Kim Hathway captured an amazing wildlife interaction of an elephant doing its utmost to save a rhino that was stuck in mud in a waterhole from a pride of lions in Etosha National Park in Namibia.
Hathway told latestsightings.com that she and her friends were the only people at the Aus waterhole at the time.
Having had no luck with their sightings, they were just about to leave the waterhole when a lioness stuck her head over the hill. The rest of her pride soon followed and made their way towards the waterhole. Hathway had a feeling that they were ready for action.
A few minutes later, a large black rhino came galloping over the same hill.
Exhausted by the Namibian heat, it headed straight for the little water that remained in the waterhole. It instantly plonked itself down, trying to cool off.
Hathway couldn’t believe her luck. At the time, the rhino didn’t seem to care about the nearby predators; it was too set on getting a drink, but the lions were aware of it.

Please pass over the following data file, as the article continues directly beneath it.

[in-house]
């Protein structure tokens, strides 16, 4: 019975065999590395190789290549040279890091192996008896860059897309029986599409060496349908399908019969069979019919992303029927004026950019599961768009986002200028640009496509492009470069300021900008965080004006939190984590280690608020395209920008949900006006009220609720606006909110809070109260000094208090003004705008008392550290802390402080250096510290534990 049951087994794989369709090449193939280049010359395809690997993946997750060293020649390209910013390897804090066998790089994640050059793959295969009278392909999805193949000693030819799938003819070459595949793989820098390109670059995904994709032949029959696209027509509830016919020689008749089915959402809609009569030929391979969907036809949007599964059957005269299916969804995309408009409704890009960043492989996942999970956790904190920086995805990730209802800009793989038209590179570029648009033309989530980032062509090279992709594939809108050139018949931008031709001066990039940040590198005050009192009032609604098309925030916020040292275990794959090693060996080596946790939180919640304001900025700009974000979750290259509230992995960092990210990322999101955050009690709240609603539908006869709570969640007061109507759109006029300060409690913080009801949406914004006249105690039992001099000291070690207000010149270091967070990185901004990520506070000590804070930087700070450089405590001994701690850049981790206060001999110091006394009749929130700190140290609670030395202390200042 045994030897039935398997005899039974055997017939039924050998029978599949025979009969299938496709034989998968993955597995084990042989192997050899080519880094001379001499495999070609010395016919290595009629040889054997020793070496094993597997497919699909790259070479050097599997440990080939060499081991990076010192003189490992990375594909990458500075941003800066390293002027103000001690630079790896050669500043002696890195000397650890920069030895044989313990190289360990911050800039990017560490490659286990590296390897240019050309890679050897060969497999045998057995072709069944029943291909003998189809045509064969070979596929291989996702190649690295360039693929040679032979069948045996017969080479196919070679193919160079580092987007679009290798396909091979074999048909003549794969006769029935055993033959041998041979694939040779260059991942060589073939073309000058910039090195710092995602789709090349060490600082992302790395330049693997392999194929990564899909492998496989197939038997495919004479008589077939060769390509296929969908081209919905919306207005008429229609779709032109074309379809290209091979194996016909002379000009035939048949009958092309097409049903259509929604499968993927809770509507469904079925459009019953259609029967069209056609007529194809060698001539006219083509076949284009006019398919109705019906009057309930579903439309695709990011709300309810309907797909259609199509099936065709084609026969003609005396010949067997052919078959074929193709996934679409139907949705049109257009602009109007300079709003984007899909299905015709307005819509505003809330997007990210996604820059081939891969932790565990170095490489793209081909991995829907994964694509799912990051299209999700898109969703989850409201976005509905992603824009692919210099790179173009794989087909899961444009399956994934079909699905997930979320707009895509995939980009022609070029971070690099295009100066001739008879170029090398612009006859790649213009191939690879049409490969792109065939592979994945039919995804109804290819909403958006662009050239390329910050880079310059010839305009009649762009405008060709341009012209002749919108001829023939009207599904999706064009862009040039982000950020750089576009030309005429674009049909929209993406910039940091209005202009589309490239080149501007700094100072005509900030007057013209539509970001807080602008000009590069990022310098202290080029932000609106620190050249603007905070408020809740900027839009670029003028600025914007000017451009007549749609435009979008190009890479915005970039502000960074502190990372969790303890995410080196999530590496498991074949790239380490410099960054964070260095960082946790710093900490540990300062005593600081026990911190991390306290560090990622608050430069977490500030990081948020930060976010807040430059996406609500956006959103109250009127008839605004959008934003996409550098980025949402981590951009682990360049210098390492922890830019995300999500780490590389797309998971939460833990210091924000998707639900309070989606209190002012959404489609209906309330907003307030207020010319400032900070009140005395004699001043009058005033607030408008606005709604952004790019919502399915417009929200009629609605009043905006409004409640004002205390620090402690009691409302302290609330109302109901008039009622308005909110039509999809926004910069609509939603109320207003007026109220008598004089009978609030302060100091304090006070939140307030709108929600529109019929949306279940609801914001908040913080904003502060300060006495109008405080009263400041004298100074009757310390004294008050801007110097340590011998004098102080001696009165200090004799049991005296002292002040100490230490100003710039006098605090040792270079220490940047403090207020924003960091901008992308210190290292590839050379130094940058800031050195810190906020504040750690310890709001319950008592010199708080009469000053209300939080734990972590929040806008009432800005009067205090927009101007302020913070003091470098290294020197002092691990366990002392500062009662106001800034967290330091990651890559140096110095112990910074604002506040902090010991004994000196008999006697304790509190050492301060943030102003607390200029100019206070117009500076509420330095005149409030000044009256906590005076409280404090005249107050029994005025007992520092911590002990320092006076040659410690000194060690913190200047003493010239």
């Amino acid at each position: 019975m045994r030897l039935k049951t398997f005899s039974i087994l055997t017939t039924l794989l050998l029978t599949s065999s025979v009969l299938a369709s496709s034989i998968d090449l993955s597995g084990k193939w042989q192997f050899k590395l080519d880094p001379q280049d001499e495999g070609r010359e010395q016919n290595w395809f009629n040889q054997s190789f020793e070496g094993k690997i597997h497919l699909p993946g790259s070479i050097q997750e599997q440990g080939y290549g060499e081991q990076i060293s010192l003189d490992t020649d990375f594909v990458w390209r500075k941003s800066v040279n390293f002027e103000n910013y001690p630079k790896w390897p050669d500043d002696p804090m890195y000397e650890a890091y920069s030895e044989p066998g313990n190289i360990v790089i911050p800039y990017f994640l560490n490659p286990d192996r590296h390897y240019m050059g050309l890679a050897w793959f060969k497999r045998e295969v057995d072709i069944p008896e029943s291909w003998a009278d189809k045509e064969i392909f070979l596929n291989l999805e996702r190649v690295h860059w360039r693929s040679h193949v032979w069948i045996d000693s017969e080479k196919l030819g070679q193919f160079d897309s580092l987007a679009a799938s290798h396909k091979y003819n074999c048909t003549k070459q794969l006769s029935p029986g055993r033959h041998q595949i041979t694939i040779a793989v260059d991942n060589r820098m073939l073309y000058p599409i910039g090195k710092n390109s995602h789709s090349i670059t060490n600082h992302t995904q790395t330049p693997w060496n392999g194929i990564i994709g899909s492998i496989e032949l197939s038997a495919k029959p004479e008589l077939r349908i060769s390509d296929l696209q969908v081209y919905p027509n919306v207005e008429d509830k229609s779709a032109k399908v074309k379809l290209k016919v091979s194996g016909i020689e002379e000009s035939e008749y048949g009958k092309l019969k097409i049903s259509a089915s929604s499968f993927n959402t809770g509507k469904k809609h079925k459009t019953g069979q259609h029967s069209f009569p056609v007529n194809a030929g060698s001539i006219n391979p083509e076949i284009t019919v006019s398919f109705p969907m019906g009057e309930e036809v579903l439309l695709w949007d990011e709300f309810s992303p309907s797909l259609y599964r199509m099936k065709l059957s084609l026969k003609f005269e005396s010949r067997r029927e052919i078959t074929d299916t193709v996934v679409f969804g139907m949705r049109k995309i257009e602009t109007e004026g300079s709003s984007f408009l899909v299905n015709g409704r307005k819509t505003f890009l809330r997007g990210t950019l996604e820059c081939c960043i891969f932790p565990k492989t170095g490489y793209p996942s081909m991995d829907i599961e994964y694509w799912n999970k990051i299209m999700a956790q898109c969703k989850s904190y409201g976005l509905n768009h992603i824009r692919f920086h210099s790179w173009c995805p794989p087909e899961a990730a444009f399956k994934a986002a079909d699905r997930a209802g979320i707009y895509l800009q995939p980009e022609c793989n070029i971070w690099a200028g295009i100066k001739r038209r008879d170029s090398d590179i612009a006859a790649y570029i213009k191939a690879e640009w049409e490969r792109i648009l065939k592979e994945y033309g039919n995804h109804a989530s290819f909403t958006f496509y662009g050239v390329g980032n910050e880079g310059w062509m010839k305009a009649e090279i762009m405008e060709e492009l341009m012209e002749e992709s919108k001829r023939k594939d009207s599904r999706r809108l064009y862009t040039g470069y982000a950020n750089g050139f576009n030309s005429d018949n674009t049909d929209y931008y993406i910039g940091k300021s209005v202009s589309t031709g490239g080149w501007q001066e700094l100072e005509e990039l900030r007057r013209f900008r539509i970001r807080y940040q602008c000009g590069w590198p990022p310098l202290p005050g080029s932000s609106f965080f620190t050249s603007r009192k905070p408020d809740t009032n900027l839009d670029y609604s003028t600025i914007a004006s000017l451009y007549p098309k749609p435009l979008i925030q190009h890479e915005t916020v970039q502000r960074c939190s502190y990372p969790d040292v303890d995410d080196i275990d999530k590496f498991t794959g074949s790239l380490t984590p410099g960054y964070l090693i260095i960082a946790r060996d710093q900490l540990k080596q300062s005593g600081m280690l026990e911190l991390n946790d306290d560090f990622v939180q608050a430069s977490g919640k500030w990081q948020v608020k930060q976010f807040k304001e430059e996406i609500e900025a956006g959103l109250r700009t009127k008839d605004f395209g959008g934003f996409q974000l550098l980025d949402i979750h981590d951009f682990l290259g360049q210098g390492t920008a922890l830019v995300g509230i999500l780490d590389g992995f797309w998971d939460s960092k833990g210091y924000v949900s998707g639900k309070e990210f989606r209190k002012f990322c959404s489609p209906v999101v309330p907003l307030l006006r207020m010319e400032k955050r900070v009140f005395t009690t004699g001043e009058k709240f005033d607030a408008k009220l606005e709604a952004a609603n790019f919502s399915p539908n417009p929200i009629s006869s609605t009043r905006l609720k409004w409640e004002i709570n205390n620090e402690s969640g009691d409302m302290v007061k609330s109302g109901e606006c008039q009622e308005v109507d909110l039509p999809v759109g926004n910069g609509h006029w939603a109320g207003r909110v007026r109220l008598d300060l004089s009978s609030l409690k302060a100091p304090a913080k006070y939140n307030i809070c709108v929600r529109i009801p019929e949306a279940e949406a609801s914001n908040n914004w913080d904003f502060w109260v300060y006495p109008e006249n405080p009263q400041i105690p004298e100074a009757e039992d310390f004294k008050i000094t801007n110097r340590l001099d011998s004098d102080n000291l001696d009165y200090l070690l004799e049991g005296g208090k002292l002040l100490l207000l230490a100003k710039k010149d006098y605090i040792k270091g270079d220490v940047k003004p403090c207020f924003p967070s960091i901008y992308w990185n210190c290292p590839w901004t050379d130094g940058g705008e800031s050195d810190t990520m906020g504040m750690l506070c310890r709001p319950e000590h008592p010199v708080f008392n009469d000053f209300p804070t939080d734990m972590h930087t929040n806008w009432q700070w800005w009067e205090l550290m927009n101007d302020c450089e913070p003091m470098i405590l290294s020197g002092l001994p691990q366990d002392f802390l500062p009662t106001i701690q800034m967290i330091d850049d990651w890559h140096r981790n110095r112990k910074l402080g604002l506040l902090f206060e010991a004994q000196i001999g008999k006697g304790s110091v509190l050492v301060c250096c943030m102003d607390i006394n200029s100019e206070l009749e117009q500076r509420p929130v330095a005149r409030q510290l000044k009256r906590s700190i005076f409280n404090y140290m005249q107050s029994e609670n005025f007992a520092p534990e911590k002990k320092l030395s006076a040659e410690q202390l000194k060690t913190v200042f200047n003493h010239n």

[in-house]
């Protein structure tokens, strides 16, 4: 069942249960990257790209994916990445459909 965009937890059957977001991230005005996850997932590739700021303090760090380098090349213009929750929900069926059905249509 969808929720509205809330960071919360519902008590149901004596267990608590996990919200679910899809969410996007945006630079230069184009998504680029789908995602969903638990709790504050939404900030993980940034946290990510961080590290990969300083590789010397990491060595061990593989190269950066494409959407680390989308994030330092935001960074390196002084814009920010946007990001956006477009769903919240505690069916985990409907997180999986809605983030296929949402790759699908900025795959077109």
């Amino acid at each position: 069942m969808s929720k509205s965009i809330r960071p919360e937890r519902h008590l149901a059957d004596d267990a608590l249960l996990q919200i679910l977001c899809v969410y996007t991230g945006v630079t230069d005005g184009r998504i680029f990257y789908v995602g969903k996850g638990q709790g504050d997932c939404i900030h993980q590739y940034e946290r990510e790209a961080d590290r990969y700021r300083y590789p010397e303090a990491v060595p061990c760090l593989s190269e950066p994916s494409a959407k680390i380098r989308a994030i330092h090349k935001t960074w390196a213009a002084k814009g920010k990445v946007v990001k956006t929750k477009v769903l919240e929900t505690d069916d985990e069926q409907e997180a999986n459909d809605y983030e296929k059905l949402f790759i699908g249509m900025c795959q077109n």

The lions inched their way closer and closer, but the rhino didn’t react. It was as if it couldn’t. This is when Hathway realised something was wrong. The waterhole was quite deep and had thick mud at the bottom. The rhino was stuck and became a sitting duck for the hungry lions.
Although they knew it was stuck, the lions were aware of the danger and approached with caution, using hunting tactics to try and finish the job.
Sadly, there wasn’t much the immobile rhino could do, but the commotion created by the lions amazingly gave it a lifeline – a passing herd of elephants saw what was happening and acted immediately, charging the pride. The lions were forced to back off.
With the threat out of sight, most of the herd continued on their way, but one elephant wasn’t happy to leave the rhino at the mercy of the lions. It desperately tried to get the rhino out of the waterhole. Using its tusks and foot, it pushed and pushed, without luck.
This lasted for hours but the elephant could do no more. It had to move on, even though the lions were still there.
It didn’t take long for the pride to swing back into action, eventually flipping the rhino onto its back, leading to its inevitable drowning.